Obama Approval at 87% Outside U.S.; 49% at Home Among Investors
July 23 (Bloomberg) -- President Barack Obama has rock-star appeal among the investing class -- except in his own country.
The Quarterly Bloomberg Global Poll of financial investors and analysts finds attitudes about the new president in Asia and Europe are overwhelmingly positive. In the U.S., by contrast, they are slightly negative.
In Europe and Asia, 87 percent of respondents say they view Obama positively, compared with just 49 percent in the U.S. His standing among American investors is even lower on economic matters: only a quarter of U.S. poll respondents rate his economic policies as "good" or "excellent," compared with more than half in Europe and Asia.
Obama's "stratospheric favorability ratings" outside the U.S. after five months in office are related to attitudes about his predecessor, former President George W. Bush, says J. Ann Selzer, the president of Selzer & Co., a Des Moines, Iowa-based polling firm that conducted the survey.
"It speaks as much to the visceral distaste for George Bush outside of the U.S," she says. In Europe and Asia, more than four of five poll respondents choose Obama over Bush as the president offering better economic leadership. In the U.S., investors pick Bush, 43 percent to 41 percent.
Brown, Putin, Lula
Worldwide, Obama has a 73 percent favorability rating, far higher marks than those of a sampling of other leaders, including U.K. Prime Minister Gordon Brown, who has a 34 percent favorable rating, President Vladimir Putin of Russia, with 23 percent, and President Luiz Inacio Lula da Silva of Brazil, with 49 percent.
Equity investors around the world have done well since Obama's Jan. 20 inauguration. The gains were most pronounced in Asia, where the MSCI Asia Pacific Index has risen 28 percent. In the U.S., the S&P 500 Index has risen 19 percent. The benchmark index for U.S. equities has rallied 41 percent over the past four months, led by a 95 percent rise in financial firms. European investors, though they are more bullish on Obama than their U.S. counterparts, have fared less well: The Eurostoxx 50 Index has risen 14 percent.
The poll of investors and analysts on six continents was conducted July 14-17. It's based on interviews with a random sample of 1,076 Bloomberg subscribers, representing decision makers in markets, finance and economics. The poll has a margin of error of plus or minus 3 percentage points.
There isn't much difference in favorability ratings for Obama across professions. Among respondents in the fixed-income sector, he gets 70 percent, while his rating with equity investors, it is 71 percent.
A plurality of all investors, 43 percent, rate Obama's economic policies as good or excellent. Twenty-eight percent say they are average and the same number say they are below average or poor.
Obama's policies for handling of the crises in the financial and auto markets, is praised by Italian poll respondent Mario Di Marcantonio, a 32-year-old portfolio manager for Eurizon Capital SGR in Milan.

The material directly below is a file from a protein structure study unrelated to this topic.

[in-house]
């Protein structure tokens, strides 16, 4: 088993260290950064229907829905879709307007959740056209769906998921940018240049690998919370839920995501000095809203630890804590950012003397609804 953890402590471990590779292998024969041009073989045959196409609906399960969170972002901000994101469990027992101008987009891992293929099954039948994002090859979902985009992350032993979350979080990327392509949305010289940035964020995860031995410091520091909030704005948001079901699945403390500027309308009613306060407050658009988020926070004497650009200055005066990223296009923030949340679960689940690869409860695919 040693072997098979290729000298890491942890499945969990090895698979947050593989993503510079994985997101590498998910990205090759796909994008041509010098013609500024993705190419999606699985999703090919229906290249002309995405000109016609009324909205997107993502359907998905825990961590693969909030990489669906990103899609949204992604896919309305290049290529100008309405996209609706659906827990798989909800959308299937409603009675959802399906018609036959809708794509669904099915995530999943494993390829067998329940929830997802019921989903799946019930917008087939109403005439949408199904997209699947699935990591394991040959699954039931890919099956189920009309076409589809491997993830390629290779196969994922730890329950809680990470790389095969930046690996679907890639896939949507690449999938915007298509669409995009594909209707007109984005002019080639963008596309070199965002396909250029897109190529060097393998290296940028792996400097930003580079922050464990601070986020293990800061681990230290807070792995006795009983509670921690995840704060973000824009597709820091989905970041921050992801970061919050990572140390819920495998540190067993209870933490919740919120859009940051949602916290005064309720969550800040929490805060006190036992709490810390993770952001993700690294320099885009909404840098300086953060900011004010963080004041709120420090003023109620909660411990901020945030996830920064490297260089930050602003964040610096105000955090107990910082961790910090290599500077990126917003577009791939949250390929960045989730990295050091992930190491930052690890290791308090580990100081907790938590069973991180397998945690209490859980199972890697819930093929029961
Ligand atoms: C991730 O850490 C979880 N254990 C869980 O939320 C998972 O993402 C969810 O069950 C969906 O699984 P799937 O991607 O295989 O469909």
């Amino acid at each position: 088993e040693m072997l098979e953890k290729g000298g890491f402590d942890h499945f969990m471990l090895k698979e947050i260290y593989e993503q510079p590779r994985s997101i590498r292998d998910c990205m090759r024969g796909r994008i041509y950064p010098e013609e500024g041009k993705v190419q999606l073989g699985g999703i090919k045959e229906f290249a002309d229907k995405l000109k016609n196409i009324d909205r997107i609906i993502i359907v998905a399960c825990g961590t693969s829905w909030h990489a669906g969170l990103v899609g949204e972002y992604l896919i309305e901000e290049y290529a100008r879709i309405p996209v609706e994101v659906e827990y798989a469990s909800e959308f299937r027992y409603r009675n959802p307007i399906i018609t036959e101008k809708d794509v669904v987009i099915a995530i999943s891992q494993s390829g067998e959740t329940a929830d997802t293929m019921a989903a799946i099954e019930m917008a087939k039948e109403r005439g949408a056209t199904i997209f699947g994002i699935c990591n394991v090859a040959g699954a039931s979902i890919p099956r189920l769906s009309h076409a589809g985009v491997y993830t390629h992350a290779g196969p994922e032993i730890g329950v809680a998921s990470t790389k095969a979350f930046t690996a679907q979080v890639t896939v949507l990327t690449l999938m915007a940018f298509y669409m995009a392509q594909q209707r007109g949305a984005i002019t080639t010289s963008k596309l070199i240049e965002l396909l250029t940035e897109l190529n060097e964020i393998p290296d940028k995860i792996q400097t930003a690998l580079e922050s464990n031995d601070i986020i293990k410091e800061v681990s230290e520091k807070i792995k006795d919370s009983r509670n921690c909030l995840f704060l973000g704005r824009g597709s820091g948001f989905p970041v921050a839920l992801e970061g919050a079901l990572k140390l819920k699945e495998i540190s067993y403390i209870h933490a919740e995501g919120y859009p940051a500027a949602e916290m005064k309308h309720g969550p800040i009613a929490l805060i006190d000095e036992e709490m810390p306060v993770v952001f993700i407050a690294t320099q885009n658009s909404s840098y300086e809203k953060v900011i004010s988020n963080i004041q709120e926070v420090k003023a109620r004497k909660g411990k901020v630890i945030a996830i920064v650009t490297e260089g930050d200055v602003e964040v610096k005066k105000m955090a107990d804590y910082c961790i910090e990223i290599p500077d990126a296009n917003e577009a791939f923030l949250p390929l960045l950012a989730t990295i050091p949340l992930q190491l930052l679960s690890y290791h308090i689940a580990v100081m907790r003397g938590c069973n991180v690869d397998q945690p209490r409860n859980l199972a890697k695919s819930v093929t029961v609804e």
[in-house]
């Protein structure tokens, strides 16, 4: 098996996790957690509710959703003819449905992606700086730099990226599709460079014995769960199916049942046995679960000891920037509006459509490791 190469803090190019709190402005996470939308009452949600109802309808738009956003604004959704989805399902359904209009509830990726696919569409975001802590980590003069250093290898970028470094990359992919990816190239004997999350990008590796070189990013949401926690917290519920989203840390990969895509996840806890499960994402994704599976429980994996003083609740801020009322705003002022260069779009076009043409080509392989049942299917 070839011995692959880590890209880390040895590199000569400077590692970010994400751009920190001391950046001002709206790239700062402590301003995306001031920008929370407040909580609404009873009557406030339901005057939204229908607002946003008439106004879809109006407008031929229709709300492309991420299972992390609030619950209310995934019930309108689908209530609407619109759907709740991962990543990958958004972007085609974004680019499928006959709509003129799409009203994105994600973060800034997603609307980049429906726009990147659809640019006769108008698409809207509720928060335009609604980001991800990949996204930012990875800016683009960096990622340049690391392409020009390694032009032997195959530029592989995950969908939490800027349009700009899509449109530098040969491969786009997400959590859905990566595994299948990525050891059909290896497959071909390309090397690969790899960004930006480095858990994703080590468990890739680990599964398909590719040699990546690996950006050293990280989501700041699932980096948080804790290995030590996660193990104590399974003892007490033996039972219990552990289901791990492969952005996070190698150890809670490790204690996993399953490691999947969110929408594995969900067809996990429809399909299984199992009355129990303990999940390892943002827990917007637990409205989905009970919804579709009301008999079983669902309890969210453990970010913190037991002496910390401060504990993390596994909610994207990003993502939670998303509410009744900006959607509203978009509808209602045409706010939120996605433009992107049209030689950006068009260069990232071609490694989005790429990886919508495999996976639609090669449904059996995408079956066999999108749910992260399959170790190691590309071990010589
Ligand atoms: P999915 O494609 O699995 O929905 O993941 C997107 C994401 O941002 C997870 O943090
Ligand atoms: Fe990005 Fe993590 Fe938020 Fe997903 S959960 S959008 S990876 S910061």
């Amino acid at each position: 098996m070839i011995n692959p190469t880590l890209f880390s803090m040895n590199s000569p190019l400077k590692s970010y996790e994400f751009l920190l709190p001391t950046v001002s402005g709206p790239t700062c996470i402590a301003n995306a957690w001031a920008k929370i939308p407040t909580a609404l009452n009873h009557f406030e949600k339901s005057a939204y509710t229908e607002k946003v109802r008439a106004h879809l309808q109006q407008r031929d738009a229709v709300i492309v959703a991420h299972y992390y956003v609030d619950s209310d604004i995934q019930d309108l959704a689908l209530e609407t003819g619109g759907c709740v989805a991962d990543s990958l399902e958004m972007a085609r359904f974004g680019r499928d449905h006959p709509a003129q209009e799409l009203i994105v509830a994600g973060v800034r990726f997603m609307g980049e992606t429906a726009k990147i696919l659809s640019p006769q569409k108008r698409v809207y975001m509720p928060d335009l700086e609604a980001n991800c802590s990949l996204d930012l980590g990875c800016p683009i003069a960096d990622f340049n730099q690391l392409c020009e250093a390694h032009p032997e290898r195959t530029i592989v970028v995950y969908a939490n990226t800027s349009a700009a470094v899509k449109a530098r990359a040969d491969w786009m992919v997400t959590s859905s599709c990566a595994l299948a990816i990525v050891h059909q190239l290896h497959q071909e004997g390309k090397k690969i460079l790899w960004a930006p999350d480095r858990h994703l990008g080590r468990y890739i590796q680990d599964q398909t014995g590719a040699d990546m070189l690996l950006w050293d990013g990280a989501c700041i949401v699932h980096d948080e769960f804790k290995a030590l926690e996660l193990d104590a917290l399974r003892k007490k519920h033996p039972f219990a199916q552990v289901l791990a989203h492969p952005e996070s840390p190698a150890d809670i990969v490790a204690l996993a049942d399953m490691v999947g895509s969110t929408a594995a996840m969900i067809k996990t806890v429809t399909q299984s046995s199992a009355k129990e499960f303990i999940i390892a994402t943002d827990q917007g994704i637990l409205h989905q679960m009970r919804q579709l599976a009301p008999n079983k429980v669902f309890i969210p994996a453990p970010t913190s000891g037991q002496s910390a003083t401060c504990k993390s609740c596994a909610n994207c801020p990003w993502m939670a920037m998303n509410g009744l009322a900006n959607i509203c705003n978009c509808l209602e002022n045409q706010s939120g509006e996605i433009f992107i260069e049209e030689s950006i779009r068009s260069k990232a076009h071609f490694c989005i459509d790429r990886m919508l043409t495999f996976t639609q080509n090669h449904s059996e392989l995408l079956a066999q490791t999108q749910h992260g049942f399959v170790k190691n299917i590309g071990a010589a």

"Companies like Goldman and Morgan Stanley have been able to survive this crisis and do business as usual, and people working at GM will continue to have their jobs," he says. "I don't think they can solve the problems of the world overnight, but at least they're starting to fix it."
The views of Chris Gurkovic, a 36-year-old strategist for First Brokers Securities LLC in Jersey City, are typical of many U.S. respondents. He says bailouts of the auto and financial industries and Obama's health-care proposals are making Americans like him nervous about the government's role in the economy, and rates the president "very unfavorably" in the survey.
"I feel that we're becoming a socialist nation," Gurkovic says. "It's not a step in the right direction; the big- government policies kind of scare me."
Brown, the U.K. prime minister, gets low grades across the board. This is particularly true in Europe, where only one- quarter of respondents gave him a favorable rating.
Putin also gets bad marks from these investors, including those in Asia, where half of the respondents give him an unfavorable rating.
Brazil's Lula does better, though about one-third of the poll participants say they have "no idea" how they feel about him.
The political profile of the majority of global investors in the poll is similar to Obama's coalition. Half say they consider themselves either left of center or centrist; 42 percent say they are right of center. In the U.S., 43 percent of respondents describe themselves this way.
Obama does best with those who describe themselves as on the left: 94 percent of respondents in that group rate him favorably, compared with 80 percent of those in the center and 60 percent of those on the political right.
To contact the reporter on this story: Heidi Przybyla at firstname.lastname@example.org
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